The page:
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Clin Neurophysiol. 2007 Feb;118(2):308-16. Epub 2006 Dec 14.

Effects of GABA(A) and GABA(B) agonists on interhemispheric inhibition in man.

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Vision and Motor Group, Department of Neurology, Charité, Humboldt University of Berlin, Campus Mitte, Schumannstrasse 20-21, D-10117 Berlin, Germany.



Animal studies on neurotransmitter systems that mediate interhemispheric inhibition (IHI) suggest that, (i) callosal transmission is regulated by presynaptic GABA(B) receptors, and (ii) GABA(A)-ergic neurones mediate early IHI, whereas GABA(B)-ergic neurones mediate later IHI. In humans the mechanism is unclear. Interactions between cortical inhibitory circuits suggest a postsynaptic GABA(B)-ergic mechanism. We will here test this hypothesis.


Short-latency IHI (s-IHI) and long-latency IHI (l-IHI) were evaluated using the paired pulse paradigm before and under medication with (i) a GABA(B)-agonist (baclofen) in 17 subjects, and (ii) a GABA(A)-agonist (midazolam) in 10 subjects participating twice.


Baclofen did not significantly enhance s-IHI. L-IHI between 20 and 50ms was significantly strengthened, and obtained also at ISIs between 100 and 200ms. Midazolam had no effect on s-IHI, whereas l-IHI was attenuated.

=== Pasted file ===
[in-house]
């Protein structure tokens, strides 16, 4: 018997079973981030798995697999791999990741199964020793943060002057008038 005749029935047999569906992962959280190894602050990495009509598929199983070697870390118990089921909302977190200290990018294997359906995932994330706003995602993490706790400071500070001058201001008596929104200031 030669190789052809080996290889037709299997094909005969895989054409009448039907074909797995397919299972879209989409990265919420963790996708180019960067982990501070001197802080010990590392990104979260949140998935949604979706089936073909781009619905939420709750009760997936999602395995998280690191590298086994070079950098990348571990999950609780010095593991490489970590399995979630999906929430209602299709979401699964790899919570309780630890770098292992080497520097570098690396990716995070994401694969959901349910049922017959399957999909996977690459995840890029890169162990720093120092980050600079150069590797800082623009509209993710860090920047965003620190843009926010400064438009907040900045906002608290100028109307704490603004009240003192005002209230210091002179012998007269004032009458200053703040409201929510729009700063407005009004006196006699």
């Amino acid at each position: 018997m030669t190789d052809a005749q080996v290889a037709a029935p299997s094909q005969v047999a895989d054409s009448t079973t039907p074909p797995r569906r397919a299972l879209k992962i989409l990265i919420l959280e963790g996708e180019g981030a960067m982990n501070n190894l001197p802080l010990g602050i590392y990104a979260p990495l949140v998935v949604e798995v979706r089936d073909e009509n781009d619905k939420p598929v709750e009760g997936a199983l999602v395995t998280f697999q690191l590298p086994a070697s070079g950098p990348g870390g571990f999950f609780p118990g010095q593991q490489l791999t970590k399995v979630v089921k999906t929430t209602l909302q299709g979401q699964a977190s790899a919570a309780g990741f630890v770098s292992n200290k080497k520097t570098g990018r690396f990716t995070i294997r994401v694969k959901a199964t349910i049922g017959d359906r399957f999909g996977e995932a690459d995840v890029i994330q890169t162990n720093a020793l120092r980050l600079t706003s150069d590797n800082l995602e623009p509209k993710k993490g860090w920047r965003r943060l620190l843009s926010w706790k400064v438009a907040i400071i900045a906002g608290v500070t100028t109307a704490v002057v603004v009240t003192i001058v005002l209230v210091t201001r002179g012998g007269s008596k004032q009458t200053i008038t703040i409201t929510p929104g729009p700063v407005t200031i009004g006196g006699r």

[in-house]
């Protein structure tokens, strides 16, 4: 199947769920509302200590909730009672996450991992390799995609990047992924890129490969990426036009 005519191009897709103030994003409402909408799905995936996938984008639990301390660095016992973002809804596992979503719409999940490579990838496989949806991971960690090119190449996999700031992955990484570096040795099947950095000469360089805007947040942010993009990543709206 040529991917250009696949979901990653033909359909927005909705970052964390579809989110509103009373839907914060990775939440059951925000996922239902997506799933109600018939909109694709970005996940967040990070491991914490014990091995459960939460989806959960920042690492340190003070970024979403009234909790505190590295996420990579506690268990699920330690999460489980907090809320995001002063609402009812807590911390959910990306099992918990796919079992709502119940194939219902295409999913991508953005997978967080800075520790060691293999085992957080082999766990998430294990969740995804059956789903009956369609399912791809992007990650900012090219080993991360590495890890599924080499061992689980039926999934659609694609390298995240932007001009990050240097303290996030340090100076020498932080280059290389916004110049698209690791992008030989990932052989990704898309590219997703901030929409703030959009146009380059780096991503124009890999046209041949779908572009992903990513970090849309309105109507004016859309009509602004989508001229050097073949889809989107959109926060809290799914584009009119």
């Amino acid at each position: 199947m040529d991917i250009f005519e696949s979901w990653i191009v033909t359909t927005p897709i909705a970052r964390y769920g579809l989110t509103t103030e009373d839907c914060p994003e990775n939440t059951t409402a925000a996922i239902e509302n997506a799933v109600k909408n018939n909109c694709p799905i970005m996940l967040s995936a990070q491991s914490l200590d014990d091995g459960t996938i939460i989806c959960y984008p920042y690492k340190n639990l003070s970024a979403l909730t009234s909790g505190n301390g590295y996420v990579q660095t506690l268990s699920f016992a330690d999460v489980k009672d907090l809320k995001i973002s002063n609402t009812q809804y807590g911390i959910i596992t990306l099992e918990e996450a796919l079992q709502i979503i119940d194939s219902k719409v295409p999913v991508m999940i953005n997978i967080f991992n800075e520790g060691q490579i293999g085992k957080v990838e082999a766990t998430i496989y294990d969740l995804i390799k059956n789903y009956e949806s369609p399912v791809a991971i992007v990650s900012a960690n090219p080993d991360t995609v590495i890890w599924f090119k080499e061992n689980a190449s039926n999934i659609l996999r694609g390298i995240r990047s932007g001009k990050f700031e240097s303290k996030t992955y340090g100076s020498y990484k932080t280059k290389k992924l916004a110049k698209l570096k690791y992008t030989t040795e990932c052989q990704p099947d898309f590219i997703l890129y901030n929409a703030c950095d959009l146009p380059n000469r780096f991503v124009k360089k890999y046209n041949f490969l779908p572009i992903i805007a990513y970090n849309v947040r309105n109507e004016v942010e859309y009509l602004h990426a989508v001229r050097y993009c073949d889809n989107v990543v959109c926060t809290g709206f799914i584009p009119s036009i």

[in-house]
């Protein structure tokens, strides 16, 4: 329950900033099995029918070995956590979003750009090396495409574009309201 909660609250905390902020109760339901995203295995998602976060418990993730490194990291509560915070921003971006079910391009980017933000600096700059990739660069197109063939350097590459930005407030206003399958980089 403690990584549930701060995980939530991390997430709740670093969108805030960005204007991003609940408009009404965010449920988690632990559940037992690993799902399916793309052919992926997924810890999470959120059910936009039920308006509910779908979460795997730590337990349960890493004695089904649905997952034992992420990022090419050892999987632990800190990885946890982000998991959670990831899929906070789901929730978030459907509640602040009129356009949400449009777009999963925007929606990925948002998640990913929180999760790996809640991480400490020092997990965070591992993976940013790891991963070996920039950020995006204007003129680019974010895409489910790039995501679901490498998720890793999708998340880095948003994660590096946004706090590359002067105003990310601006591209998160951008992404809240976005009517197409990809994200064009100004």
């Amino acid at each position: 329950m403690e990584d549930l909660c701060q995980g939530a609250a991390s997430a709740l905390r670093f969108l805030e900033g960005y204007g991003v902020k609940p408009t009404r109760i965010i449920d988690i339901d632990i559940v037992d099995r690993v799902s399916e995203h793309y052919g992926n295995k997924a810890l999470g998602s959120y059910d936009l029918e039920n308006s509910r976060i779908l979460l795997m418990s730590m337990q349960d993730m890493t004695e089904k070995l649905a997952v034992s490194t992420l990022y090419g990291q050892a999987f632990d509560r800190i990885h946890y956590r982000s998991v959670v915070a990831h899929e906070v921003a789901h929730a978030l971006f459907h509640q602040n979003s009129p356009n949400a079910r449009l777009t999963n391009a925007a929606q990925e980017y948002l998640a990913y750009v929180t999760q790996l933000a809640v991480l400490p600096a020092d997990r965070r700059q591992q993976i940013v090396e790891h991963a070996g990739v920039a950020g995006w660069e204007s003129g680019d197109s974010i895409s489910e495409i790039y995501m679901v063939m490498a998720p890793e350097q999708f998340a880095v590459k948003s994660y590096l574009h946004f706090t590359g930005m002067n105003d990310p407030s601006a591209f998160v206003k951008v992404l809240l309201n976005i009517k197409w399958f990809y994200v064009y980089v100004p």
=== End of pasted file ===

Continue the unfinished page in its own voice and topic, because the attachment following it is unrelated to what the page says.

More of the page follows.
Our results support the hypothesis, that l-IHI in humans is mediated by postsynaptic GABA(B) receptors. GABA(A)-ergic medication resulted in attenuation of l-IHI. Regarding s-IHI, our results are inconclusive and require further investigation.


This is the first human study evaluating the effect of baclofen on IHI, indicating that l-IHI is mediated by GABA(B)-ergic neurones. Because interhemispheric interaction is now also been used as a therapeutic approach, understanding the underlying neurotransmitter systems will be increasingly relevant.

[Indexed for MEDLINE]

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